In addition to exploitation rights, Article 25 Dutch Copyright Act (DCA) protects the moral rights of the maker. These rights are so closely connected to the maker as a person that they cannot be transferred to others. For example, the maker can oppose the publication of his work anonymously or object to publication under another name than his own. The maker can also object to changing the name of his work or to drastic alterations being made that could tarnish his good name.
These rights cannot be transferred. However, a creator may waive these rights. An exception to this is the right to oppose any deformation, mutilation or other impairment of the work, which could harm the honour, name or reputation of the maker (Article 25 paragraph 1 sub d DCA).
Copyright lasts for 70 years after the death of the maker. After the death of the maker the copyright passes to his heirs. In the case of a work by a legal entity and an anonymous work, the duration of the copyright is 70 years from the date of first publication.
A maker may use of his copyright in various ways. He can exercise all rights himself, but may also grant others, such as a publisher, the right to do so by means of assignment or licensing. With an assignment, the maker decides which part of his copyright he assigns; he is not obliged to transfer his entire copyright unconditionally. With a licence, the maker may achieve the same result as with an assignment. A licence is nothing more than permission from a copyright owner to another person to perform certain actions that are covered by copyright. Unlike assignment, with a licence the maker retains his copyright. The Dutch Copyright Act stipulates that an assignment and an exclusive licence may only be granted in writing. A non-exclusive licence may be granted orally, but this is not advisable.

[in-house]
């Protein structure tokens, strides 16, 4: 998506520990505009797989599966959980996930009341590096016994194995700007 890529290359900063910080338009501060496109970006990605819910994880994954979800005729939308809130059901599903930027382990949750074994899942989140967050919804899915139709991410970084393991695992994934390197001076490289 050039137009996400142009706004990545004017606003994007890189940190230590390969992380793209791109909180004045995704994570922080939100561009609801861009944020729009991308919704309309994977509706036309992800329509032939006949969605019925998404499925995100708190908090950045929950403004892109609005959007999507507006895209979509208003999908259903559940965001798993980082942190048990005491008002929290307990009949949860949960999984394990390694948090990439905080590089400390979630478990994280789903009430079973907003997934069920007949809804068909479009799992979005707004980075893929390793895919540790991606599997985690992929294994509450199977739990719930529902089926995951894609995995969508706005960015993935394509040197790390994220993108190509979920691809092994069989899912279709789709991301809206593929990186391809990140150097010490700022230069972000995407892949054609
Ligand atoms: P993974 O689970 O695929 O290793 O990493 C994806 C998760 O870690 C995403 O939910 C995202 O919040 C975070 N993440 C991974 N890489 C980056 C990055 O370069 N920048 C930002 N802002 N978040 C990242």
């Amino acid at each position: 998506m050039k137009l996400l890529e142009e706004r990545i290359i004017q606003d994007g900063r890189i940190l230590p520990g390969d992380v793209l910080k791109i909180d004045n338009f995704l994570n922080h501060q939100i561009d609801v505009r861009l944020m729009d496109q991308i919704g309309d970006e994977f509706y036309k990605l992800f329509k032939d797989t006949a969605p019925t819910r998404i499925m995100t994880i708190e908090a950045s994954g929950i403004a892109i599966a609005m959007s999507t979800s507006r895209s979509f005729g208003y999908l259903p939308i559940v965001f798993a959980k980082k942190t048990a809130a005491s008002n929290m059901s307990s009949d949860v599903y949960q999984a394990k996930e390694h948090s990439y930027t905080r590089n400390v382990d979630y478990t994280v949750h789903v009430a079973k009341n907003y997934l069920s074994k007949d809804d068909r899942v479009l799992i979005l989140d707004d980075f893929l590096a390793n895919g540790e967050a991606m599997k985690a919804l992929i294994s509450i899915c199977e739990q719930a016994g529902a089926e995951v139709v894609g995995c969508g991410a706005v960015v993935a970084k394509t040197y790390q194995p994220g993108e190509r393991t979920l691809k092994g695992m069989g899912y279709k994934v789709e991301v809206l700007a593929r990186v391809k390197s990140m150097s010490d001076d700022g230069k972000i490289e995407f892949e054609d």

To ensure the freedom of information, the Dutch Copyright Act (DCA) provides a number of exceptions in which the maker is restricted in his copyright. The most important restrictions are laid down in articles 15 and 16 of the DCA. In those cases, copyrighted material may be used without permission of the author. Sometimes the user must pay a fair remuneration to the maker, for example when a work is included in the electronic learning environment of the university, in Leiden this is Brightspace.
Copyrighted material may be used without permission from the maker for:
- giving live education (in the lecture hall or online), provided this serves a non-commercial purpose (teaching in universities is considered a non-commercial purpose);
- quoting/citing from a work;
- copying part of a work for use in teaching;
- copying for personal practice, use or study;
- making available via a private network a work belonging to collections of libraries accessible to the public;
- the reproduction of a work for the sole purpose of restoring the copy of a work, keeping it accessible when the technology with which the work is accessible falls into disuse and when there is a threat of decay, in order to preserve the work for the institution.